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5 Generations

Jalquin/Saclan Ohlone/Bay Miwok elder Ruth Orta and three other generations of her family share details of their tribal, family, and ancestral history. Learn how despite more than two centuries of upheaval and change, the region’s first people continue to bring their cultures forward into the future.

The Family’s Heart: Trina Marine Ruano

Trina Family matriarch Trina Marine Ruano (1902-1986) loved her Native heritage and her huge, extended family. She spent her youngest years living in a modest home at the site of a multi-ethnic Native settlement (“rancheria”) near rural Highway 84, where descendants of the serf-like labor force of a one-time Mexican rancho would soon find themselves displaced to make way for the Calaveras Reservoir.

The Family’s Heart

Old and New Traditions

Old and New Traditions

Old and New Traditions

Celebrations

Ohlones and Miwoks marked life’s important transitional events with both private and public ritual. Life’s important transitional events continue to bring Ruth’s family together. As in the past, some of these events center on religious observance, such as baptisms and confirmations. Others center on the same types of holiday observances and celebrations familiar to most Americans.

Celebrations

Foods

Ohlones and Miwoks enjoyed dozens of plant and animal foods, including roasted, steamed, and jerked elk, antelope, and deer meat, and fish and shellfish. Now-rare native food plants once proliferated under Ohlone and Miwok land management practices.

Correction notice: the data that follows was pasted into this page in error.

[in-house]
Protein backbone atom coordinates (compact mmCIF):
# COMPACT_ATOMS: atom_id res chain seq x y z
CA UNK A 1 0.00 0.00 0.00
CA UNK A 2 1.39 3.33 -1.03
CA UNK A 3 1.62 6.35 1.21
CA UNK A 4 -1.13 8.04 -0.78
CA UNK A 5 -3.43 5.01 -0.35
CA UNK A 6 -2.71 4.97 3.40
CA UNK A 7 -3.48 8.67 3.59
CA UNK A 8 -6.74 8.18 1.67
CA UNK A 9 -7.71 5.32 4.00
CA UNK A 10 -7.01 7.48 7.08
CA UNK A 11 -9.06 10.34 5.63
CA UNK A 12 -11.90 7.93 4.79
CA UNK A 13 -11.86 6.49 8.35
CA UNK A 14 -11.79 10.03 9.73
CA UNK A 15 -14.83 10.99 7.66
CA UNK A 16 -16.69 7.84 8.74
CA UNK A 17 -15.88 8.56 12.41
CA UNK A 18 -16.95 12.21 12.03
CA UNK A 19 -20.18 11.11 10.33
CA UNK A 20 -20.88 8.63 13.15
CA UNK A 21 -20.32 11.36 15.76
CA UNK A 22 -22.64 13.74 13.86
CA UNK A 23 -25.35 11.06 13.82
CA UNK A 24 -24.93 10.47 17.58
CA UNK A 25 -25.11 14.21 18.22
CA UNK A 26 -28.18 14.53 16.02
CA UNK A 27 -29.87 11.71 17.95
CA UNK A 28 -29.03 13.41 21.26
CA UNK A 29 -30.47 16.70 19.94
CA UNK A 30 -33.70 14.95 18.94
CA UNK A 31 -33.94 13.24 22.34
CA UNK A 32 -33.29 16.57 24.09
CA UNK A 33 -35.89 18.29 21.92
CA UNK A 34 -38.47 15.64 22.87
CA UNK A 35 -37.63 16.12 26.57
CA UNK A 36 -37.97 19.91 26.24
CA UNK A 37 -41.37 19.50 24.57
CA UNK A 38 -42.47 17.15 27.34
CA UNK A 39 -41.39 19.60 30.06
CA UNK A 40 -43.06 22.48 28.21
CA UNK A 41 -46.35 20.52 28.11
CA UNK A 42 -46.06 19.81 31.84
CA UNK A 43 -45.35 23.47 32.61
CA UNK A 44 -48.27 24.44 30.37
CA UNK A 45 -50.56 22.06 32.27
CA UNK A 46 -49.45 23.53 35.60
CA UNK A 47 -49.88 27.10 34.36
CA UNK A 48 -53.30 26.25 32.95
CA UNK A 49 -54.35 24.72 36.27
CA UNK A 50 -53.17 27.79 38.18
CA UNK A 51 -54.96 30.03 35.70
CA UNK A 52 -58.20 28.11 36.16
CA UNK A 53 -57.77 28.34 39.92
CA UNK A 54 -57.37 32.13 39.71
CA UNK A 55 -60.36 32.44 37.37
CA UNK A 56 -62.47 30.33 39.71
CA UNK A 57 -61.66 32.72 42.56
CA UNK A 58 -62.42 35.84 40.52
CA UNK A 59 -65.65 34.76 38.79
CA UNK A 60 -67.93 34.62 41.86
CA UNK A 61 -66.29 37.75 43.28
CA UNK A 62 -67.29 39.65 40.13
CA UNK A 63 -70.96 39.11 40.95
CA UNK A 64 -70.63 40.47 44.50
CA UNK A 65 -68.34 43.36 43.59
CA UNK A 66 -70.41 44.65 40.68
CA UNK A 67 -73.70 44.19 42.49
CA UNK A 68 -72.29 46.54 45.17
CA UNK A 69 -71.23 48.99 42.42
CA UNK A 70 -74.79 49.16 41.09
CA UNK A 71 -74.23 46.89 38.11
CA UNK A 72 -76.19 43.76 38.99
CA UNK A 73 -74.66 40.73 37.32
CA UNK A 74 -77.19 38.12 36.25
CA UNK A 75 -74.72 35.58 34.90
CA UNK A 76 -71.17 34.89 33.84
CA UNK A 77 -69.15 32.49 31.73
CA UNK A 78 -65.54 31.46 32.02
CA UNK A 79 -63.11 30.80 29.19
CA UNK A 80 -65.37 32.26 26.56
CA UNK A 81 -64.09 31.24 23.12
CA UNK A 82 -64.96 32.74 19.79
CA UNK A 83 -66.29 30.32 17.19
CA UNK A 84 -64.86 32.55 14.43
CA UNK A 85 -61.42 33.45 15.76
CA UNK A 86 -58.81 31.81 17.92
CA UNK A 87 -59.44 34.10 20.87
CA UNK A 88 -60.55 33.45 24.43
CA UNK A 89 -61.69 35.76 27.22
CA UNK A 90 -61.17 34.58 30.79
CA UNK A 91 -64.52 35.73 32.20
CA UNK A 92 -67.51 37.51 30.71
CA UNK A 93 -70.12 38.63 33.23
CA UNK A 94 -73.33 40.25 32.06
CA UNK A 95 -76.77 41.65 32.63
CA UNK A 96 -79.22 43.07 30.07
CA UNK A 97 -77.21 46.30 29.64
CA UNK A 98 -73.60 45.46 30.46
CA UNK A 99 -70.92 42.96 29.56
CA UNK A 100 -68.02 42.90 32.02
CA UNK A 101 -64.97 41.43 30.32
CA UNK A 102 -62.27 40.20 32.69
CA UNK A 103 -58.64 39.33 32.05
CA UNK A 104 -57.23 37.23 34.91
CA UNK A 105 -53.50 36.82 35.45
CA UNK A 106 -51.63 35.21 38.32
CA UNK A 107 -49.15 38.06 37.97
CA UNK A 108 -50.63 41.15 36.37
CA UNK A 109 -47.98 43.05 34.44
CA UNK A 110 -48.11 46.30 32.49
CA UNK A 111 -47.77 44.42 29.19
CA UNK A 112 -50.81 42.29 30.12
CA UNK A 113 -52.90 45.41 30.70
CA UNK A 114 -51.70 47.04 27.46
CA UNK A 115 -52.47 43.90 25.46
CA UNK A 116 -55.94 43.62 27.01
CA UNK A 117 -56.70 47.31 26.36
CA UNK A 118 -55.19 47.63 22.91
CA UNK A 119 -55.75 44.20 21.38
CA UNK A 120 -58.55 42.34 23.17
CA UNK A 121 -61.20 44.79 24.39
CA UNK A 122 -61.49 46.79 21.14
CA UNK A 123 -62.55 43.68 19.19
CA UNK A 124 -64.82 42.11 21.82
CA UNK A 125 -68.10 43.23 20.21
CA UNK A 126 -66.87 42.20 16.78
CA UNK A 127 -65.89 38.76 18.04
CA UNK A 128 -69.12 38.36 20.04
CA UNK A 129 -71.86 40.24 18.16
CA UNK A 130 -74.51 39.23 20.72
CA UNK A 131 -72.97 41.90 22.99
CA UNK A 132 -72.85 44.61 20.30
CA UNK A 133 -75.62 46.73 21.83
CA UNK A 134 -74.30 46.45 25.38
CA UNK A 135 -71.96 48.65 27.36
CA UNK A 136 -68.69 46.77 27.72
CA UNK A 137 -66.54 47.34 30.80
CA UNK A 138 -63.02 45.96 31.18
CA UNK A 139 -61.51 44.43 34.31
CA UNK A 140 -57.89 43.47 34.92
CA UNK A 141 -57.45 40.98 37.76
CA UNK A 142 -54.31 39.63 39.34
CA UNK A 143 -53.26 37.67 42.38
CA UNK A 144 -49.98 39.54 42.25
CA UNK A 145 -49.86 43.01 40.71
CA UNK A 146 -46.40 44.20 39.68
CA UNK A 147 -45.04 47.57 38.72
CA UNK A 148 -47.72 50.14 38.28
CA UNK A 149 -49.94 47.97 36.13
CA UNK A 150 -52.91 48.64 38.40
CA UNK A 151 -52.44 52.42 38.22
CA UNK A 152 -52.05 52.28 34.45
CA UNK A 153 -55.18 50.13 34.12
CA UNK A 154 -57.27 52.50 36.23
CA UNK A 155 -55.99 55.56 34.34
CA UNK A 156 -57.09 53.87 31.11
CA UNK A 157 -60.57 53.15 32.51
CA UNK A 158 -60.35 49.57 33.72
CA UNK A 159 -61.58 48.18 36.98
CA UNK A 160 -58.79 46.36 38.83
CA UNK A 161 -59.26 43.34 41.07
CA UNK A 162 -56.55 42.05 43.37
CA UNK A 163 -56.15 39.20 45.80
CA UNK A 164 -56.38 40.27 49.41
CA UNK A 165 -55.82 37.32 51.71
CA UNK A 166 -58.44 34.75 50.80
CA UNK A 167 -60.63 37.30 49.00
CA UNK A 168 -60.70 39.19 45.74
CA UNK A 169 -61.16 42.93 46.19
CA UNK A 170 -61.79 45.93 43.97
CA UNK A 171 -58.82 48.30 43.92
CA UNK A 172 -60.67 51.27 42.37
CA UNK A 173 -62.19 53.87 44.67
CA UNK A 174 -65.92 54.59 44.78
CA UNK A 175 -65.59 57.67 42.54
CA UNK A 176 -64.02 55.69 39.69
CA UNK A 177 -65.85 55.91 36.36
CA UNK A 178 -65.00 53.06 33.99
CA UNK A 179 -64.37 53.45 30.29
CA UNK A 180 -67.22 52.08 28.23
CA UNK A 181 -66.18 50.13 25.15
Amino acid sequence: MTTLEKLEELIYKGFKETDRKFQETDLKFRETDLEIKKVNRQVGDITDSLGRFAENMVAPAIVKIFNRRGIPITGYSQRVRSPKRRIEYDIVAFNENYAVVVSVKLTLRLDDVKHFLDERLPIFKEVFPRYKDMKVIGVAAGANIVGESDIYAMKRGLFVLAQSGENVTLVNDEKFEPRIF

Foods

Creativity

In the old days, beauty permeated even the most mundane aspects of daily life. Nearly every object Ohlones and Bay Miwoks made had creative and artistic qualities, whether an exquisitely woven basket, a finely-chipped and well-formed obsidian arrowhead, or an iridescent abalone pendant. Dance regalia, created with sophisticated and elaborate fiber, feather, shell, and leather work, honored the spirits in everything. Today, Ohlones and Bay Miwoks express their creativity using both old and new materials and methods, as amply attested by the objects displayed in this case.  

Creativity

Childhood Nurturance

For Ruth and her family, the values of love, responsibility, respect, and caring for ancestors, family, other people, and everything in the natural world continue to inspire and guide their day-to-day lives. 

Childhood Nurturance

Work: Past to Present

Several Orta family members, including children and great-grandchildren, participate, or have participated, in ancestral site monitoring. The family wishes this deeply heart-wrenching type of work would someday end, if only developers and agency planners could ever be compelled to create new roads and buildings without digging up ancestors and ancestral sites.

Work: Past to Present

Religious Practices: Past to Present

Because of the Catholic Church’s association with the late 1700s mission system that devastated Ruth’s people and their culture, some of Ruth’s extended family members choose not to participate in the Catholic Church. Ruth, who attends church faithfully, disdains the mission system as “the downfall of my people.” But she believes that Catholicism’s God is the same one as that of her ancestors, and that it is possible to separate the values and spiritual tenants of Catholic theology from the human failings of the Church.

Religious Practices: Past to Present
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